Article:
Excerpts from an article by Janko Roettgers in Variety
Parks Associates estimates that there are now close to 100 video subscription services in the U.S. and Canada. Barely a week goes by without a network or a studio announcing the launch of another subscription service, with many betting on niche programming to establish themselves next to giants like Netflix. But do consumers really want that many standalone services? Or are we about to reach peak niche, with inevitable consolidation ahead?
Ellation CEO Tom Pickett believes that we haven’t seen the end of the niche subscription video boom yet. “We will see even more services launch,” he says, while also cautioning: “Not everyone will be successful. Some will struggle.”
Pickett’s Ellation is the subscription video arm of Otter Media, the joint venture between AT&T and the Chernin Group that’s all about monetizing the niche with paid services. Ellation’s Crunchyroll is leading the charge in this space with more than one million subscribers, which pay around $7 a month for ad-free access to anime shows, including some that aired on Japanese television the day before they debut on the service.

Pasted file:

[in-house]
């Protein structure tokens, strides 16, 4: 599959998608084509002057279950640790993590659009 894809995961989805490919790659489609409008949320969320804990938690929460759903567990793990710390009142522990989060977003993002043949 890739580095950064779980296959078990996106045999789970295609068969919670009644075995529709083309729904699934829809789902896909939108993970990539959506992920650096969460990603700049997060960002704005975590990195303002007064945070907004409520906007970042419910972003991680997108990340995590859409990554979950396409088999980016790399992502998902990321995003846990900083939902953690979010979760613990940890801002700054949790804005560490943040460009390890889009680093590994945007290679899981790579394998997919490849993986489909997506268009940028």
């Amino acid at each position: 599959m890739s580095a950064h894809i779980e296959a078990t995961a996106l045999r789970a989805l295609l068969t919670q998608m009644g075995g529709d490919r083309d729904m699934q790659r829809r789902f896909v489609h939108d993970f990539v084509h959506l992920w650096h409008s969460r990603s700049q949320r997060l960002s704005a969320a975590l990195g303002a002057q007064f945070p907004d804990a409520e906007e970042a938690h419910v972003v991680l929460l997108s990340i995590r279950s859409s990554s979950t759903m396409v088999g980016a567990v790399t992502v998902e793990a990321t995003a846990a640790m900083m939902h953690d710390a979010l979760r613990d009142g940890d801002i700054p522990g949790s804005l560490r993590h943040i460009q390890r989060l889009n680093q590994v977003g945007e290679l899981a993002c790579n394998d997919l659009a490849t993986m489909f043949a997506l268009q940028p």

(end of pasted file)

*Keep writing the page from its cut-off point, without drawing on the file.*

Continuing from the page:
One of the key questions for niche players is how many services consumers are really willing to subscribe to at any given time — a question that also has implications for the ongoing discussion around cord cutting and unbundling. “If you don’t subscribe to cable, there is quite a big amount of money on the table,” believes Pickett.
He’s getting support for this argument from BTIG analyst Rich Greenfield, who has long been touting the end of the traditional TV bundle. “If you end up not spending $80 on live TV, it frees up a lot of meaningful wallet share to spend,” Greenfield believes. “There are lots of opportunities for new services to exist.”